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HOUSE  .  .  .  .  .  .  .  .  .  .  .  .  .  .  .  No. 4

So much of the recommendations of the Department of the State Auditor (House, No. 3) as relates to the local mandate law (House, No. 4).  Municipalities and Regional Government.


The Commonwealth of Massachusetts



In the Year Two Thousand Eleven



An Act relative to the local mandate law .


              Be it enacted by the Senate and House of Representatives in General Court assembled, and by the authority of the same, as follows:

              Section 1.  Section 27C of Chapter 29 of the General Laws is hereby amended by inserting after paragraph (c) the following: -- 

              (c1/2) For the purposes of this section, state laws imposing any direct service or cost obligation, state laws granting or increasing exemptions from local taxation, and administrative rules or regulations resulting in the imposition of additional costs shall be termed “local mandates,” provided that said laws, rules, and regulations take effect on or after January first, nineteen hundred and eighty-one.  Local mandates shall include but not be limited to any state initiated statutory or regulatory action that:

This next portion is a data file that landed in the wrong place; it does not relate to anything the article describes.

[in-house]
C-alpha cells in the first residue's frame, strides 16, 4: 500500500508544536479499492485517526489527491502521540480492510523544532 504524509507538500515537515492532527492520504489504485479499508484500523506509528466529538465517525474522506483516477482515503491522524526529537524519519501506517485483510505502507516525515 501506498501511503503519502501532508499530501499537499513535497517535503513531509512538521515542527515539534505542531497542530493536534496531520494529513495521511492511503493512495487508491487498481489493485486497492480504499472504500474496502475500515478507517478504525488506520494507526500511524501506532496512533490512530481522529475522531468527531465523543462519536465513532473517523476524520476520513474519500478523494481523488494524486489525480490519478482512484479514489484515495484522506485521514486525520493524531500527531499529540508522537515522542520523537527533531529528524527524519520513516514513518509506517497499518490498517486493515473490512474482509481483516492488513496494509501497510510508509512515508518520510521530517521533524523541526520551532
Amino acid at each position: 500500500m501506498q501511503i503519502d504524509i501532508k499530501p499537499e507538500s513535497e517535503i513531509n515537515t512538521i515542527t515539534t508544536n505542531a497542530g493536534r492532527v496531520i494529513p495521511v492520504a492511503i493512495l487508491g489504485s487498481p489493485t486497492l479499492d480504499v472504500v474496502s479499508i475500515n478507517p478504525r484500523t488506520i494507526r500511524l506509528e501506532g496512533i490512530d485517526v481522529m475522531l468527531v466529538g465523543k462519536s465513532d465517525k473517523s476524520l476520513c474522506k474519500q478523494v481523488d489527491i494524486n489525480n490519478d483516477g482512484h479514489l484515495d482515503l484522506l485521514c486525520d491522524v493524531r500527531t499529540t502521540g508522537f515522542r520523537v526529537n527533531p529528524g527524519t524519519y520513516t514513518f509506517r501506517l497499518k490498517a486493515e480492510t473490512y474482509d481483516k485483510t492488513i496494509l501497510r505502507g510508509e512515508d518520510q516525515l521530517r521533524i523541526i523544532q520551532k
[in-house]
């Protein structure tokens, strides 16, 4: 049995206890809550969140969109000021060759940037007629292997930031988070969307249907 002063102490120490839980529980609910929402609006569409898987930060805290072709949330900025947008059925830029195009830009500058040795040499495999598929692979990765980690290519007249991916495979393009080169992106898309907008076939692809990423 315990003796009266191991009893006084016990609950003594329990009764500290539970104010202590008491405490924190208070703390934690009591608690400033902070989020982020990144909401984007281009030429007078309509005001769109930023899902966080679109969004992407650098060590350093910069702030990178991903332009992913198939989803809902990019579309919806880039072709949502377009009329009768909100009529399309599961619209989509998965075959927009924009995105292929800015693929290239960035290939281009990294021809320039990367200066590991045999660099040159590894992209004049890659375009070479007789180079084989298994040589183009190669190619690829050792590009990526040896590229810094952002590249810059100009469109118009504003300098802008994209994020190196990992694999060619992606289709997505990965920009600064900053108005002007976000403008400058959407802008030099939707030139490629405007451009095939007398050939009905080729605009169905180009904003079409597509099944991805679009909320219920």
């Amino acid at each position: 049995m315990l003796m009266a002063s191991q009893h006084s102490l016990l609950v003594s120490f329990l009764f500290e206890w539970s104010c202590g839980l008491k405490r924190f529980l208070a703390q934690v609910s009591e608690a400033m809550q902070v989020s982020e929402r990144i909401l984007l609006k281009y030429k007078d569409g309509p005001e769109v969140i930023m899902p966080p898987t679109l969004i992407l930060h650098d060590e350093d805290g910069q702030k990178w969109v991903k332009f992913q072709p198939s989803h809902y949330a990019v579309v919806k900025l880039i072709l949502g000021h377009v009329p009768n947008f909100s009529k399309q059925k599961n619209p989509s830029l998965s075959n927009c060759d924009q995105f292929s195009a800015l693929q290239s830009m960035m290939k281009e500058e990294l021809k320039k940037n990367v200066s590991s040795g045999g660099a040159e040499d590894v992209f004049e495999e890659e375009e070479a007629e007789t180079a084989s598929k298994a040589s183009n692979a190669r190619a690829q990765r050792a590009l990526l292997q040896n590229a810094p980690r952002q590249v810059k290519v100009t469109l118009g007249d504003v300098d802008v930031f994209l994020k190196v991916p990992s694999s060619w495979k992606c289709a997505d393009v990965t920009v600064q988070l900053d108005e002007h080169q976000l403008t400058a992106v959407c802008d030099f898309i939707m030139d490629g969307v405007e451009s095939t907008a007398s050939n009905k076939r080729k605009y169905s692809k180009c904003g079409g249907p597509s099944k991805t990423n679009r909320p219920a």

(1)              requires any city or town to undertake any service or cost obligation, or to establish, expand or modify any existing activity in such a way that results in the expenditure of funds or resources or results in the diversion of funds or resources from any existing activity; provided that a new law containing a specific provision for local acceptance shall not be deemed a local mandate.  For the purposes of this section, the term “existing activity” shall include any program or service lawfully undertaken by any city or town under the authority of any law, special law, administrative rule or regulation, or city or town charter; 

              (2)              amends an existing law that is effective only in cities and towns that vote to accept it, provided that such amendment enacted after initial local acceptance  results in additional costs beyond those associated with the law initially accepted.  Such a subsequent amendment to a local option law shall not be deemed a local mandate if the subsequent amendment contains a specific provision for a separate vote for local acceptance.  

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